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Dance History Lecture for Frank Sinatra

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Dance History Lecture for Frank Sinatra
Twyla Tharp chose to choreograph dances for Baryshinikov using the music
Sinatra and so we have Baryshnikov dances Sinatra by Twyla Tharp. Tharp is

known for her somewhat unorthodox style of choreography and although she has used many classical scores for her choreography, she has sometimes first used the Beach Boys as her inspiration then switching and adjusting the choreography to fit Hayden. In her choice to use Sinatra for her choreography, we have the influences of two famous performing artists of the twentieth century along with one of the choreographic innovators. The result is an enjoyable performance of the musical interpretation as the inspiration. This collaboration between artists is documented throughout the history of dance with Tchaikovsky composing the musical score for Diageliv’s ballet, The Nutcracker, Nagouchi designing the set for Martha Graham’s dance, or ballet, Night Journey and John Cage and Andy Warhol contributing set and musical accompaniment respectively to Merce Cunningham’s dance, “Rain Forest.”

Frank Sinatra enjoyed his peak years of popularity during World War II and was said to have appealed to the bobby sox crowd. Having evaded military service due to a punctured ear drum Sinatra’s career flourished during this time. He never graduated High School due to truancy and his mother supported him in


style as he was an only child. He performed with Jimmy Dorsey as a singer and breaking his contract with the band cost him a settlement of one third of the proceeds from his earnings for his life as a performer. This put pressure on the performing relationship between them. Breaking the contract actually cost him seventy-five thousand dollars during World War II, but led to rumors that Sinatra was connected to the Italian Mafia in being able to get out of his contract and the rumor was that it was for a thousand dollars. This event was alluded to in the movie, “The Godfather” although the truth of the situation was much different than portrayed.

Frank Sinatra’s first marriage was to Ava Gardener and they were together for two years, separated for four and then divorced. Ava’s career was on the incline while Frank’s popularity had declined during their time together and it is assumed this put pressure on the relationship. He had two other marriages, one to the actress, Mia Farrow. In her biography, upon her separation and divorce from actor and director, Woody Allen, Mia recounts that Frank offered to break his legs for her. Regardless of the critics of Frank Sinatra, he had a long and successful career and his songs have retained popularity.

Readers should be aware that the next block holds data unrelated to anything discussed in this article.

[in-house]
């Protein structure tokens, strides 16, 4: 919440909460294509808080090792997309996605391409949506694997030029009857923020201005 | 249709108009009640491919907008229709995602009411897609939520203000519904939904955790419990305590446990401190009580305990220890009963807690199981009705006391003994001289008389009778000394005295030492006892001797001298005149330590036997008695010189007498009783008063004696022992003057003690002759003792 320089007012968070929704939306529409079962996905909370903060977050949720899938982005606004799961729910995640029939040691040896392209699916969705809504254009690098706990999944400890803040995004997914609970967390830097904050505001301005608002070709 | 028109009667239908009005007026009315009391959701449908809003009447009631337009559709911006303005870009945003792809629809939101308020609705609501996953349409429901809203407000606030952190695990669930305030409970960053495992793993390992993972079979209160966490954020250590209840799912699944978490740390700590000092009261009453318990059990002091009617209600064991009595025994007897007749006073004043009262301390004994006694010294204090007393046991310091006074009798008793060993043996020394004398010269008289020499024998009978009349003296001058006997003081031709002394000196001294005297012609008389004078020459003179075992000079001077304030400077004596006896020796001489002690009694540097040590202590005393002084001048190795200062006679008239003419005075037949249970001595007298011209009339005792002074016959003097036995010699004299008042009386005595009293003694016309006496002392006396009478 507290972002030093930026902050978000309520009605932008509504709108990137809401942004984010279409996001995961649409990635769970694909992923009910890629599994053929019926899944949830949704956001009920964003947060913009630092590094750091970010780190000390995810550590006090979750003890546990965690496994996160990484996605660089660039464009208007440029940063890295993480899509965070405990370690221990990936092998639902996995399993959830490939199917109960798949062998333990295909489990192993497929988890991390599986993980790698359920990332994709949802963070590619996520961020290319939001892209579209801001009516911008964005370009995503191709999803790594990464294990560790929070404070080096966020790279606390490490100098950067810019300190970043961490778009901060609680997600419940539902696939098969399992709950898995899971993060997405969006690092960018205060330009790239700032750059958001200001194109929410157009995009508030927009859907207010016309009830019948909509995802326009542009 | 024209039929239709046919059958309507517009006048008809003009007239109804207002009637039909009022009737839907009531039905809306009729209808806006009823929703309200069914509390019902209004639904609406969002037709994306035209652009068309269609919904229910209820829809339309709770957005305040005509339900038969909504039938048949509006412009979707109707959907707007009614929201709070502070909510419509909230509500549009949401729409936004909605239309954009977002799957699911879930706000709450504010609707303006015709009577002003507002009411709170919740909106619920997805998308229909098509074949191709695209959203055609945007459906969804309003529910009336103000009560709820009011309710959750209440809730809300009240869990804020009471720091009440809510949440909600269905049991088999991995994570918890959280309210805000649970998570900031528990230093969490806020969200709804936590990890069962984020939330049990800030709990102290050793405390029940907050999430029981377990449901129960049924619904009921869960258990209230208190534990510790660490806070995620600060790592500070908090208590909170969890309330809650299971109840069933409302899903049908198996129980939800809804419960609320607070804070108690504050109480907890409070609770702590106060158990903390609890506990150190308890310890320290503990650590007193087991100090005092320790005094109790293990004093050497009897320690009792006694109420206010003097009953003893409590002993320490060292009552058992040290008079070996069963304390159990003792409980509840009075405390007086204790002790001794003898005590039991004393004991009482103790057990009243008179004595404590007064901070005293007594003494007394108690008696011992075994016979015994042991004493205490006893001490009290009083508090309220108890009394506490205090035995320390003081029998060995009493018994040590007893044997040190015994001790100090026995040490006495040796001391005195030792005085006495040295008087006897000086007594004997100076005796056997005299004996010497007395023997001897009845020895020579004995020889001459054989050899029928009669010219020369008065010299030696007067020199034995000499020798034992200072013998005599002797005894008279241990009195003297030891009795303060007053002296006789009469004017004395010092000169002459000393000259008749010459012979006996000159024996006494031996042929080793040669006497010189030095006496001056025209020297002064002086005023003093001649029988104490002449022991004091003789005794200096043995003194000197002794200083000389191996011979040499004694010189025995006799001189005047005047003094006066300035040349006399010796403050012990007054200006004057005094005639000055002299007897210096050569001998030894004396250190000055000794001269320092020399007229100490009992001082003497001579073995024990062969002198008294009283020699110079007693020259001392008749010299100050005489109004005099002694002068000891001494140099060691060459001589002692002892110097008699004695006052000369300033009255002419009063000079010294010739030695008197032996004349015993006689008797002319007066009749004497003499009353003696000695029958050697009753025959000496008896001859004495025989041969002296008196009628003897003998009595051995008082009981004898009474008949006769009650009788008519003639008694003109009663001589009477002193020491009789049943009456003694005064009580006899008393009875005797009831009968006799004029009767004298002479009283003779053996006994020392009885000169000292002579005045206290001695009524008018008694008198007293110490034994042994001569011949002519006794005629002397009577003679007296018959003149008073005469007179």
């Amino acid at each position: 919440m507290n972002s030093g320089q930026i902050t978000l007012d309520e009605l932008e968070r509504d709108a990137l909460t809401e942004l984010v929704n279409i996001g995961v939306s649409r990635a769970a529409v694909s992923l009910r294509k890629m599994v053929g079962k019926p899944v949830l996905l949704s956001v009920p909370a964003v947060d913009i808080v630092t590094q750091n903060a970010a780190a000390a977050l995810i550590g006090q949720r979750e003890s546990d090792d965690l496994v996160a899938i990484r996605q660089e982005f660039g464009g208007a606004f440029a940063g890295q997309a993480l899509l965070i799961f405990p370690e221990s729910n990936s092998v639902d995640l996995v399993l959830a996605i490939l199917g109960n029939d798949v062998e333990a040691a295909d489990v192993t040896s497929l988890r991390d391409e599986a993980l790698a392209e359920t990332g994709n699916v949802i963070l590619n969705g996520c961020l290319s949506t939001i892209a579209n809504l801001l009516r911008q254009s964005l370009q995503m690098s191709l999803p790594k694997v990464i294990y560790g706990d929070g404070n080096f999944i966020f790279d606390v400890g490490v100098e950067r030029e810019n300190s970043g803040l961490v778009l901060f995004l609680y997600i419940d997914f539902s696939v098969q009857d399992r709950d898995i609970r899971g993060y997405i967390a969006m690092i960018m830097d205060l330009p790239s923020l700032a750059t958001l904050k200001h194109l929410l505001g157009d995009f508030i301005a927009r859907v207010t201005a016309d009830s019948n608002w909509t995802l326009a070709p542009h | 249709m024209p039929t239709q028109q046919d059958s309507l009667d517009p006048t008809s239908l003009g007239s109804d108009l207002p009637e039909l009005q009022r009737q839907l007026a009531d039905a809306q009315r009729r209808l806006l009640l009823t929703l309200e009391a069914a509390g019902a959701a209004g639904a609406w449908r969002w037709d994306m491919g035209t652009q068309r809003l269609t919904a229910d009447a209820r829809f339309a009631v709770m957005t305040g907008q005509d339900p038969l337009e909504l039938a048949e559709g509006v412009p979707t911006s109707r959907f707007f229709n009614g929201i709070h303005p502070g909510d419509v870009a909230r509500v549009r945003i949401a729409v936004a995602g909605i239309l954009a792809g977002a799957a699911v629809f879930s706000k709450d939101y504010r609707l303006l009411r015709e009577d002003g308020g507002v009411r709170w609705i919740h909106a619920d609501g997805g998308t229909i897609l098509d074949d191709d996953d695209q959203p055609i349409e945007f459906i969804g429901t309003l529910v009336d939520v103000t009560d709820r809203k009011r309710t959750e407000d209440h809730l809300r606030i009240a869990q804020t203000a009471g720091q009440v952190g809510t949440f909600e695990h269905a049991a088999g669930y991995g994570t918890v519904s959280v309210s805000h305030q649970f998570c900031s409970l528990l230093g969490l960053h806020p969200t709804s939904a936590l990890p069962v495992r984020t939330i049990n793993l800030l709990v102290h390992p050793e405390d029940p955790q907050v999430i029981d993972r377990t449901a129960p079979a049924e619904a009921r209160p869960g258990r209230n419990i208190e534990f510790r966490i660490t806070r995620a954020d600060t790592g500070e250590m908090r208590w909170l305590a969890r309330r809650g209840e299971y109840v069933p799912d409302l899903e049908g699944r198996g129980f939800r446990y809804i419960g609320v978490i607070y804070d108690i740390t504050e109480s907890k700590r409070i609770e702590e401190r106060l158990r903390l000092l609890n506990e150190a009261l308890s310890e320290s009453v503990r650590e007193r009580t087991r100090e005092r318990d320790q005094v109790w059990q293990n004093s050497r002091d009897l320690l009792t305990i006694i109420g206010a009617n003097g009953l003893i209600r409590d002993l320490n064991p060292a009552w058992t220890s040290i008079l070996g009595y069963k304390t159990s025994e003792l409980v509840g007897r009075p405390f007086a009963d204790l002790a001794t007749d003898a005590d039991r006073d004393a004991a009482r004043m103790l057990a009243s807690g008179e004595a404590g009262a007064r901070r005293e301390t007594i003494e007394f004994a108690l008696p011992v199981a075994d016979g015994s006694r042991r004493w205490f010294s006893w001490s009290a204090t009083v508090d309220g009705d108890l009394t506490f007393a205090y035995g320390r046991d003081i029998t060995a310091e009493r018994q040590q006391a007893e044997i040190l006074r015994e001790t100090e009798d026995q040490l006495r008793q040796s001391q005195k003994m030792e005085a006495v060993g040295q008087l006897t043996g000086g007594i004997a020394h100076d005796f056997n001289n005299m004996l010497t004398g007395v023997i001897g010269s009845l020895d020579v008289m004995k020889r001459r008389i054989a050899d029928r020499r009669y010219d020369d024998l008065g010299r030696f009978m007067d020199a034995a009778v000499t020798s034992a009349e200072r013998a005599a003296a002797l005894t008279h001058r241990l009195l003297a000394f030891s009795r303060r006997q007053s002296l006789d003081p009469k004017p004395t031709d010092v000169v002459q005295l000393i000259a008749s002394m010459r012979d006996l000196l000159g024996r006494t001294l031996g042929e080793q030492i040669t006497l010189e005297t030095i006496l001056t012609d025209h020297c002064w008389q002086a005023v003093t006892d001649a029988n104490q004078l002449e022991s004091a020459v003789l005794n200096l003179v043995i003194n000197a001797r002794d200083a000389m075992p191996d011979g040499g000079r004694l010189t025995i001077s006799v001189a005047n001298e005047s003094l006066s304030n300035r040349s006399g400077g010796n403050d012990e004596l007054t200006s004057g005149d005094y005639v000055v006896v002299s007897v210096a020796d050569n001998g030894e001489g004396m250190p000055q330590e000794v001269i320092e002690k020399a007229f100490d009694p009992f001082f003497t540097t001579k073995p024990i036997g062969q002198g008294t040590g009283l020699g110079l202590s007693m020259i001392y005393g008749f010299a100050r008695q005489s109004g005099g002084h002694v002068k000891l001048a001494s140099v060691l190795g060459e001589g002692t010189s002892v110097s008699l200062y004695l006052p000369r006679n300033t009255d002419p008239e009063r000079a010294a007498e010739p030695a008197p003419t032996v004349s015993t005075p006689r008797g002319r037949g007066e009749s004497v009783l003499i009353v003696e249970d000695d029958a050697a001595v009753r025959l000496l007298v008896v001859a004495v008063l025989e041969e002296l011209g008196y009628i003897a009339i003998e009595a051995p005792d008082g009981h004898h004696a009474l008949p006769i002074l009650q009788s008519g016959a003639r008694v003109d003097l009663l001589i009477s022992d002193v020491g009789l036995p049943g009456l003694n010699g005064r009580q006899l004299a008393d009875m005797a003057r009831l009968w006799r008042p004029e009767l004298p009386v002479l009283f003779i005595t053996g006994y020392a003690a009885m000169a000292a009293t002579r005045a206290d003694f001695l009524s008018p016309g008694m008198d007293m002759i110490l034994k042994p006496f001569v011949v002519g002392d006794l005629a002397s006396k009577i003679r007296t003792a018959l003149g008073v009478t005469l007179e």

Twyla Tharp chose his songs to choreograph for Baryshnikov, in the film we are going to see, “Baryshnikov Dances Sinatra.” The creation of choreography for a dancer who has been called one of the greatest ever to a popular, although


not necessarily classic by the strict definition, musical artist is part of Tharps innovative approach to choreography.

In c losing the semester of movies relating to the history of dance, this last movie of “Baryshnikov Dances Sinatra’ the introduction of the movie shows the position of ballet and this defines the medium of Tharp’s basis for her modern choreography. At the inception of modern dance, there was a sharp division between ballet and modern dance and as the line between the two forms blurred, at the end of the twentieth century, we see the benefits of both displayed. In addition to this, the appeal of a musical artist from the 1930's creates accessibility to a larger audience than a strict classic accompaniment. Mark Morris in “Hard Nut” used the classical score for The Nutcracker” but relied on the original story used for “The Nutcracker” while Twyla Tharp used strong ballet technique and more contemporary music. Both maintained the venue of the classical theatrical stage, while Gene Kelly, in “Singin’ in the Rain” used the commercial avenue of movies to bring dance to a commercial audience. In “Singin’ in the Rain” most of the dance sequences are tap, but we have also discussed “American in Paris” in which the movie closes with a thirty minute dance based in ballet.

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